# NavList:

## A Community Devoted to the Preservation and Practice of Celestial Navigation and Other Methods of Traditional Wayfinding

**Converting a Lunar Distance to GMT**

**From:**Bruce Stark

**Date:**2003 May 5, 22:39 EDT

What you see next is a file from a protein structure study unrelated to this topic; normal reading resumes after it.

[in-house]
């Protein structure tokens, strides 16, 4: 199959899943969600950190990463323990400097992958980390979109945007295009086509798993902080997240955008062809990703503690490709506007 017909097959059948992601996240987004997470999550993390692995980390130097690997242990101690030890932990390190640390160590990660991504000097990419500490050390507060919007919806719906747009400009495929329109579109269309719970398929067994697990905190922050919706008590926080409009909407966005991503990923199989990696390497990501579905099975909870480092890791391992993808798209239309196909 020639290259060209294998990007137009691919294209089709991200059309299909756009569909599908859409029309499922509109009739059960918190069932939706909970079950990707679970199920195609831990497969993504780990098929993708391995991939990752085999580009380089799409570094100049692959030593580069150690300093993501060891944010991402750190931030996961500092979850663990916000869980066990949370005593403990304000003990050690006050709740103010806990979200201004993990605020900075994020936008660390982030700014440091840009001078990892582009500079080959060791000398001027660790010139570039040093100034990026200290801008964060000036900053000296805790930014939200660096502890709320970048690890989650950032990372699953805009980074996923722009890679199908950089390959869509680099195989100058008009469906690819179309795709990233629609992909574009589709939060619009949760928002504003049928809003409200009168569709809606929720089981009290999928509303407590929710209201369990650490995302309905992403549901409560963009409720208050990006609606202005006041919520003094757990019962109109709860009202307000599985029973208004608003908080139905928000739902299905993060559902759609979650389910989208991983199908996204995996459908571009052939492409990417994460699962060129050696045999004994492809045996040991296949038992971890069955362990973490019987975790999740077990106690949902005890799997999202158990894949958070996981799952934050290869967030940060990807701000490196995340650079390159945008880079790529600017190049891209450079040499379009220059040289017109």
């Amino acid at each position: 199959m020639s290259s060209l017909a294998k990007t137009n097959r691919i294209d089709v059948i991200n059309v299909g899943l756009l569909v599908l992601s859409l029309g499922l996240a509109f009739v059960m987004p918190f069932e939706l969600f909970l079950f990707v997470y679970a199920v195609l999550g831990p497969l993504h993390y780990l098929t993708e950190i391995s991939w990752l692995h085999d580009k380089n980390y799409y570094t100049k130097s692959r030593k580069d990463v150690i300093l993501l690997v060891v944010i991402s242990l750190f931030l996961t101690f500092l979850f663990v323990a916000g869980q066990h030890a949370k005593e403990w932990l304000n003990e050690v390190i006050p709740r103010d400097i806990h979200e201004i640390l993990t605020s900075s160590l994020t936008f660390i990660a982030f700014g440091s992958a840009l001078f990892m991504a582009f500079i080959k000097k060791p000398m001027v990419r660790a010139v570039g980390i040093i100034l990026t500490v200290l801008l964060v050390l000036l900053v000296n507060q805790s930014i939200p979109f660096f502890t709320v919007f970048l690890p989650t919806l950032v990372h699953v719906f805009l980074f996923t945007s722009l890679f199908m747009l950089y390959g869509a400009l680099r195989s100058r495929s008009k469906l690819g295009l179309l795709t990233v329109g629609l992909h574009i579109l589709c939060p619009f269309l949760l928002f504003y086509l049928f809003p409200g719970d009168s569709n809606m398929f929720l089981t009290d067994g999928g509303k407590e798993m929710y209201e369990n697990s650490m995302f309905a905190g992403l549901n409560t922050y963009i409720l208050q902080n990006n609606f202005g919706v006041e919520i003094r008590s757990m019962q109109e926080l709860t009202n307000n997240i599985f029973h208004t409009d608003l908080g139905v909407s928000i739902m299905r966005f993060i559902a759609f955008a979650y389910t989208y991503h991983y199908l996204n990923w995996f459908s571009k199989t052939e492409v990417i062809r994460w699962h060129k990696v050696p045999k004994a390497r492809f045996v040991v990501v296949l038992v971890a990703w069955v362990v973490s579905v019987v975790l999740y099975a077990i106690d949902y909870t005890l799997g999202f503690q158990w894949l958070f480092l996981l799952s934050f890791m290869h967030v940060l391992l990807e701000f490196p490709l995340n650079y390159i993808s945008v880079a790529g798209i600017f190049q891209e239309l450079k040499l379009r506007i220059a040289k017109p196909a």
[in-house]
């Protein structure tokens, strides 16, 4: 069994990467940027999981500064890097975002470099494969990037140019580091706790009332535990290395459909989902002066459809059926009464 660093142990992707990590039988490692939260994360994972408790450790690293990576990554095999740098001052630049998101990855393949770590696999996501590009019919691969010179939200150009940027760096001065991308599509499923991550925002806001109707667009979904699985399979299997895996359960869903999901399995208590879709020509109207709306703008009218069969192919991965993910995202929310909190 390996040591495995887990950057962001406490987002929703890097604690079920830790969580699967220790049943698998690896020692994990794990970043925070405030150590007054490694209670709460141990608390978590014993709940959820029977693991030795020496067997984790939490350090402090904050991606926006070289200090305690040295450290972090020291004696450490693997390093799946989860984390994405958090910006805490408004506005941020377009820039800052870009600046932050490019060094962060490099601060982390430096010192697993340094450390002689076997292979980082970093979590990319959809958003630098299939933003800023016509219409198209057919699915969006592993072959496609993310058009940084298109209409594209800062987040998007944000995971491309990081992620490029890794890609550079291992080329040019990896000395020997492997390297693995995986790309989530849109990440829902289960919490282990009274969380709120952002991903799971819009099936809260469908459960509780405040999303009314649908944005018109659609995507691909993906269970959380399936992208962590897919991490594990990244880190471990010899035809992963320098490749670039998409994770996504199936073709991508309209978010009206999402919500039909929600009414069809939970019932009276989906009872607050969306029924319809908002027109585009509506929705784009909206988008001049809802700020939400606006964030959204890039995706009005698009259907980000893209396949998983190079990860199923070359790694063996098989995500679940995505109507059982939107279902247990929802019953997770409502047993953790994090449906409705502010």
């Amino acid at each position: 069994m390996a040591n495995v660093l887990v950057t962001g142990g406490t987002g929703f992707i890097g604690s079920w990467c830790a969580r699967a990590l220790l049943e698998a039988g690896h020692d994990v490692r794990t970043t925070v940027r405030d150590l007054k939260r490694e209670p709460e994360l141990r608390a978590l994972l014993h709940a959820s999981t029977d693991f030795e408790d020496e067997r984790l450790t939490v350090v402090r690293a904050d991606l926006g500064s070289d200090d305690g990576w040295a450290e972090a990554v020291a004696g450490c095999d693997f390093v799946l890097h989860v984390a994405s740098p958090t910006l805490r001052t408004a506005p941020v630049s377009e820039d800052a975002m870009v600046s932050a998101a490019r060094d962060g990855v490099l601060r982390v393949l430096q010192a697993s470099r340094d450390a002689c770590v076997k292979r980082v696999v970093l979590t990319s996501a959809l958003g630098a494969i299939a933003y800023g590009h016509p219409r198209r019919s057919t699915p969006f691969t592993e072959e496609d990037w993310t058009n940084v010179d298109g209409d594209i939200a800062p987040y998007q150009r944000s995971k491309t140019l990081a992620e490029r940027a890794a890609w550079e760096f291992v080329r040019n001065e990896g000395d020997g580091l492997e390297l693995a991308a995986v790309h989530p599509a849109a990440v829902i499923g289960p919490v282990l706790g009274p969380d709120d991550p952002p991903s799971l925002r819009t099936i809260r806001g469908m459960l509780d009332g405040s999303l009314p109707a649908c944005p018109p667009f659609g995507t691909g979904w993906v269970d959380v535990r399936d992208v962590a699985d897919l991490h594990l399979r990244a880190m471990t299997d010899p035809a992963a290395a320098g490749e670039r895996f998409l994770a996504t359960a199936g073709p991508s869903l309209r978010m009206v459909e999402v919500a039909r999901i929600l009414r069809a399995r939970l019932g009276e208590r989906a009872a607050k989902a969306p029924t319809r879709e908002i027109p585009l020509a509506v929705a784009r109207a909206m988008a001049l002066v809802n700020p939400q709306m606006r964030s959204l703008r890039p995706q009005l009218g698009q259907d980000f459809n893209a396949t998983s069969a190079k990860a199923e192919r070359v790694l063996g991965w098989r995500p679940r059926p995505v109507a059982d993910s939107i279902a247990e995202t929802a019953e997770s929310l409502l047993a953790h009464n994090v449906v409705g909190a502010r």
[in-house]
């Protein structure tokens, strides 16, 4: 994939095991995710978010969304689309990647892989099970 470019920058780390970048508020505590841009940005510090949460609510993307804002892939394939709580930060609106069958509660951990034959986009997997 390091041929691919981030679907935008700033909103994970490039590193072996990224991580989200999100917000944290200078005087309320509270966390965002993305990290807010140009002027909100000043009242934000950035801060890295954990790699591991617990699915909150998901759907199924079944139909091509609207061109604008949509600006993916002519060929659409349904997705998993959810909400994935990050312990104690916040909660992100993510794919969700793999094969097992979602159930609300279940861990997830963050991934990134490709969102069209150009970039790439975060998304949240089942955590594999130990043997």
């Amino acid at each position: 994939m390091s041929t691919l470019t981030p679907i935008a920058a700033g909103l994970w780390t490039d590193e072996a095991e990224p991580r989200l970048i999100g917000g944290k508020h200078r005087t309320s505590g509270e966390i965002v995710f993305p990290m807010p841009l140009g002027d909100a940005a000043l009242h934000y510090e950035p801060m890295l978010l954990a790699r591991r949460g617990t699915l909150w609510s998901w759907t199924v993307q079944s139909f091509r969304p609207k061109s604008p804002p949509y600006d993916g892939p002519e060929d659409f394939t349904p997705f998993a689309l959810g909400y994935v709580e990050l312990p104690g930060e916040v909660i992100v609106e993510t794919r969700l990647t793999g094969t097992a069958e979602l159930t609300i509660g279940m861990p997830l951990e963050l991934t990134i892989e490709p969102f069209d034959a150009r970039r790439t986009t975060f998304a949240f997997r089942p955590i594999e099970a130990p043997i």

Dan Allen, George Huxtable and others pointed out some time ago that the cookbook explanations provided with my Tables for Clearing didn't satisfy everyone. Some people like to know more than just WHAT to do. It's a good point, and I finally began, in an April 28th posting, to deal with it. This is a continuation of that posting. The next step has to do with converting a cleared distance to GMT. That, in turn, will lead to a discussion of the whys and hows of the Tables for Clearing the Lunar Distance. Until about ninety years ago the Nautical Almanac gave pre-calculated comparing distances every third hour. Suppose you'd measured and cleared the distance between the moon and Regulus. You'd find, in the Almanac, the two tabulated distances of Regulus from the moon that your observed distance fit between. Then, proportioning change in time to agree with change in distance, you'd find what your watch would have read, had it been keeping Greenwich time, at the moment you measured your distance. The Almanac doesn't give distances now, but it does give the GHAs and declinations of the bodies for every hour. With an electronic calculator and the law of cosines for spherical triangles you can work out comparing distances yourself. But if you don't like to depend on electronics you'll need a more refined formula than the law of cosines. The cosine-haversine is ideal. You can use it with a set of nautical tables, such as Norie's, or those in the WW II era Bowditch. Or, if you like, you can do the job with my Tables for Clearing. They include a form for entering the Almanac data and the functions you'll need from the Tables. Then, after you've calculated comparing distances, you can use tables 7 and 8 to proportion for GMT. There are advantages to using the Tables: 1) You don't have to know anything about logarithmic calculation. 2) You don't have to interpolate, or do any other mental arithmetic. 3) The reliable precision will be slightly better, since nothing is lost in interpolation or in the conversion of logarithms to natural values. The formula I use to calculate comparing distances is simply the cosine-haversine. Fred has pointed that out. But the formula that clears the distance, and that led to the development of the tables, is more complicated. I had combined the old time sight formula with the cosine-haversine, and was trying to work it into an all-haversine equation. Three quarters of the way through a sheet of notebook paper the term (cos M cos S)/(cos m cos s) appeared in the equation. Everything else was in haversines, and that ratio of cosines obviously had a narrow range of values. Might its logarithm fit into a table? Later I realized it already was in a table, the "logarithmic difference" table used with Dunthorne's, Borda's, and similar methods of clearing. Here is the equation. Since I don't know how else to indicate it in this e-mail program, the phrase "sq. root of" will have to stand in for the radical sign. hav D = sq. root of {hav [d - (m ~ s)] * hav [d + (m ~ s)]} * [(cos M * cos S )/(cos m * cos s)] + hav (M ~ S) I've already pointed out that you don't have to understand logarithms to use the Tables for Clearing. You don't have to know you're using logs. In case anyone is interested, here's a brief explanation of why: The log of a number greater than one is positive. The log of a number less than one is negative. Nautical tables were designed to handle calculations that included a mix of positive and negative logarithms. Some calculations called for summing from three to six logs at once. Not handy if some were positive and some negative. So +10 was applied to everything that went into the trig-log table. That way all the logs could be treated the same. But the navigator had to discard and borrow tens to suit his calculation. In the equation above only the logarithmic difference (the log of that ratio of cosines) and log haversines are needed. Both are always negative. So is the log cosine used to calculate comparing distances from the Almanac. All three are left negative. The Gaussian log, used to get past the + sign in front of "hav (M ~ S)," is always positive, so is subtracted. This simplifies matters, and saves figures. I'll try before long to post something about the individual tables in the set. Bruce